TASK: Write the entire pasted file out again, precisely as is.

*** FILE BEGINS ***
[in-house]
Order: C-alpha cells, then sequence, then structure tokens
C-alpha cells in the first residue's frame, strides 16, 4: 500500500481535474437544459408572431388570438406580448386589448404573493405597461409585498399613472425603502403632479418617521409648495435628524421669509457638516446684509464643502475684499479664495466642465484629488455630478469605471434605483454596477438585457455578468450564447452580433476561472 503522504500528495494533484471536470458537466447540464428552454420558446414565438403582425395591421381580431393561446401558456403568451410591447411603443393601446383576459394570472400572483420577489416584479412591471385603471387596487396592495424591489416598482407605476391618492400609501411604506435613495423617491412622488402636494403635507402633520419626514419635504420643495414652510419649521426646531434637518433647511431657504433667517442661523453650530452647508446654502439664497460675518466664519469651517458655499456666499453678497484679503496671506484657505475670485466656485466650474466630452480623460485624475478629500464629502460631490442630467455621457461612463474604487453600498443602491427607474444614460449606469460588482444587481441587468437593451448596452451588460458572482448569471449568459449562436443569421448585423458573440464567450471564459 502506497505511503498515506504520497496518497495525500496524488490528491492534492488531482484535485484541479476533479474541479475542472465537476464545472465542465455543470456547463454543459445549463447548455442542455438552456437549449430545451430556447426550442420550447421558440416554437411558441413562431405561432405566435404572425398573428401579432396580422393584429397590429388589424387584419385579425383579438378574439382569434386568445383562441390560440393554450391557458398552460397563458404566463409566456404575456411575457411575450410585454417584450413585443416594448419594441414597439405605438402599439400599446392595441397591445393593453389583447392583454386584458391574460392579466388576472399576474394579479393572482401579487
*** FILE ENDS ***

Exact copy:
[in-house]
Order: C-alpha cells, then sequence, then structure tokens
C-alpha cells in the first residue's frame, strides 16, 4: 500500500481535474437544459408572431388570438406580448386589448404573493405597461409585498399613472425603502403632479418617521409648495435628524421669509457638516446684509464643502475684499479664495466642465484629488455630478469605471434605483454596477438585457455578468450564447452580433476561472 503522504500528495494533484471536470458537466447540464428552454420558446414565438403582425395591421381580431393561446401558456403568451410591447411603443393601446383576459394570472400572483420577489416584479412591471385603471387596487396592495424591489416598482407605476391618492400609501411604506435613495423617491412622488402636494403635507402633520419626514419635504420643495414652510419649521426646531434637518433647511431657504433667517442661523453650530452647508446654502439664497460675518466664519469651517458655499456666499453678497484679503496671506484657505475670485466656485466650474466630452480623460485624475478629500464629502460631490442630467455621457461612463474604487453600498443602491427607474444614460449606469460588482444587481441587468437593451448596452451588460458572482448569471449568459449562436443569421448585423458573440464567450471564459 502506497505511503498515506504520497496518497495525500496524488490528491492534492488531482484535485484541479476533479474541479475542472465537476464545472465542465455543470456547463454543459445549463447548455442542455438552456437549449430545451430556447426550442420550447421558440416554437411558441413562431405561432405566435404572425398573428401579432396580422393584429397590429388589424387584419385579425383579438378574439382569434386568445383562441390560440393554450391557458398552460397563458404566463409566456404575456411575457411575450410585454417584450413585443416594448419594441414597439405605438402599439400599446392595441397591445393593453389583447392583454386584458391574460392579466388576472399576474394579479393572482401579487